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Economics of Underground Drainage David Armstrong AK Consultants 23 July 2010.

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Presentation on theme: "Economics of Underground Drainage David Armstrong AK Consultants 23 July 2010."— Presentation transcript:

1 Economics of Underground Drainage David Armstrong AK Consultants 23 July 2010

2 Background Focus today is on underground drainage rather than surface drainage Assessment based on 3 examples Bishopsbourne, Hagley & Westwood. Analysis assumes “strategic” rather than “comprehensive” drainage

3 Strategic drainage Underground drains to low areas With “feeders” to wet spots NOT a grid or regular network of u/g drains

4 “Brookdene”, Bishopsbourne Under-ground drains since 1989 Mostly strategic; some paddocks almost comprehensive



7 Costs & returns In 1989, $300-$350/acre over the whole paddock. = $540-$630 in 2010 dollars ($1,300-$1,600/ha) Oak paddock, drained 1998/99 6 ha, cost $6,000; $1,000/ha ($400/acre). No drainage, 1,500 kg/ha peas With drainage, 5,000; @ $0.34/kg (1998/99). Benefit was worth $7,140 in total

8 Costs & returns Oak paddock, potatoes a few years later. Most harvested in October after a wet autumn Yield averaged 20 t/acre, value $160/t after harvest costs. Without drainage the potatoes would have rotted. Benefit was worth around $40,000

9 Costs & returns Bush paddock Area of 12 hectares drained @ $400/acre (total cost $12,000). Potatoes grown – yielded 24 t/acre. Impossible without the drainage. With drainage Stewart has watered potatoes to soften the ground before harvesting

10 Costs & returns Car Park paddock Has had several potato crops Poppies sown last year (2009) Yielded 2.4 t/hectare. Without drainage no potatoes, and poppies would have failed completely last year.

11 “Brookdene” Without drainage 10% yield loss over the entire paddock. 1 year in 10, complete crop loss. 2 years in 10, 50% yield loss on 25% of paddock A verage at 23% yield loss every year. Rotation now Poppies, then rye grass for fodder Peas, then grass for 18 months Grass grazed for 18 months Total Gross is $11,500/ha over 3 years. 23% = $2,650/ha; drainage @ $1,000/ha

12 “Brookdene” – other benefits Sure to get a crop, 90% of budgeted yield Sow on time Crop all of each paddock Spray when needed Good for soil structure Pugging, wheel ruts & compaction reduced Disadvantage – paddocks dry quickly Minimal maintenance requirements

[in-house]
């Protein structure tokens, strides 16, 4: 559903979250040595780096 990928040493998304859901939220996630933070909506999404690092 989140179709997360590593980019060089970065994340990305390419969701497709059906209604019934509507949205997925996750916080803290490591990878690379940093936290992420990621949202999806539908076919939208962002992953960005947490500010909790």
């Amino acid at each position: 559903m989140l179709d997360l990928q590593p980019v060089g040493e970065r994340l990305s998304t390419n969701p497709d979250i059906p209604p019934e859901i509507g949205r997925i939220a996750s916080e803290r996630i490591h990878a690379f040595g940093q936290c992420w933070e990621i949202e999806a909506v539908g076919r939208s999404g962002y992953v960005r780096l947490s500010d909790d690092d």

13 “Mill Farm”, Hagley DPI experiments in 1988-91 Comprehensive systems; 15 m spacings, 40 m spacings plus moles at 2 metres. Cost was about $1,500/ha – on these results marginal. But showed that drainage works! No Drains15m Comp40m + moles Barley (2 years)3.3 t/ha5.9 t/ha6.1 t/ha Poppies (1 year)$2,009/ha$2,384$2,788

14 “Mill Farm”, Hagley Since 1992, 220 ha drained with strategic drains Average 60 metres/hectare. At $9/m; $540/ha. Mainly Cressy Association soil types: Clay loam over clay with gravel layers. Grow a range of irrigated crops; poppies, cereals, onions and grass; plan poppies each 4 th year.


16 “Mill Farm”, Hagley Without drainage – poppies risky With other crops, average 20% yield benefit. A 20% yield benefit with poppies and onions pays for drainage in 1 crop.

17 “Highbrae” & “Oakleigh” Strategic drainage. Generally Cressy Association soils. 7 paddocks drained, average 110m drain/hectare. Cost around $1,000/ha

18 “Highbrae” & “Oakleigh” East Bush paddock drained 2008. Poppies 2008/09; otherwise risky. Gross from poppies, $5,000/ha. Costs recovered with 1 poppy crop. Gravel Pit paddock. Drained 2008. Grew seed potatoes 08/09. Potatoes impossible without drainage.


20 “Highbrae” & “Oakleigh” Drainage allows planting of 20% of each paddock that would be too wet. Crop rotations 2 poppy crops in 4 years, with peas & grass. Then 3-5 years pasture. Drained paddock – 20% higher lamb marking percentage last spring.

21 Economics summary Economics depends on whether the drains work! On these 3 farms strategic drains work: Cressy & Kinburn Association soils Gravel layers drain well. Strategic drainage, cost around $1,000/ha Benefits, vary from year to year; General view average 20% extra yield

22 Economics summary Irrigated crops; poppies, potatoes, onions 20% extra yield covers cost in 1 year Slower payback with lower value crops

23 Other issues Drainage of agricultural land is a Landcare operation – costs fully tax deductible in year of expenditure. Drainage of swamps is NOT a Landcare operation, so not eligible. Discharge of drainage water could reduce the quality of surface water and breach EMPCA. It is likely to be subject to greater scrutiny in future.

24 Conclusions 1. Sites like these case studies – underground drainage has been a very profitable investment; costs recovered in 1-2 years. 2. Depends on soil type; will it drain? Cressy & Kinburn soil types will drain (gravel layers help). 3. Generally restricted to land used for irrigated crops.

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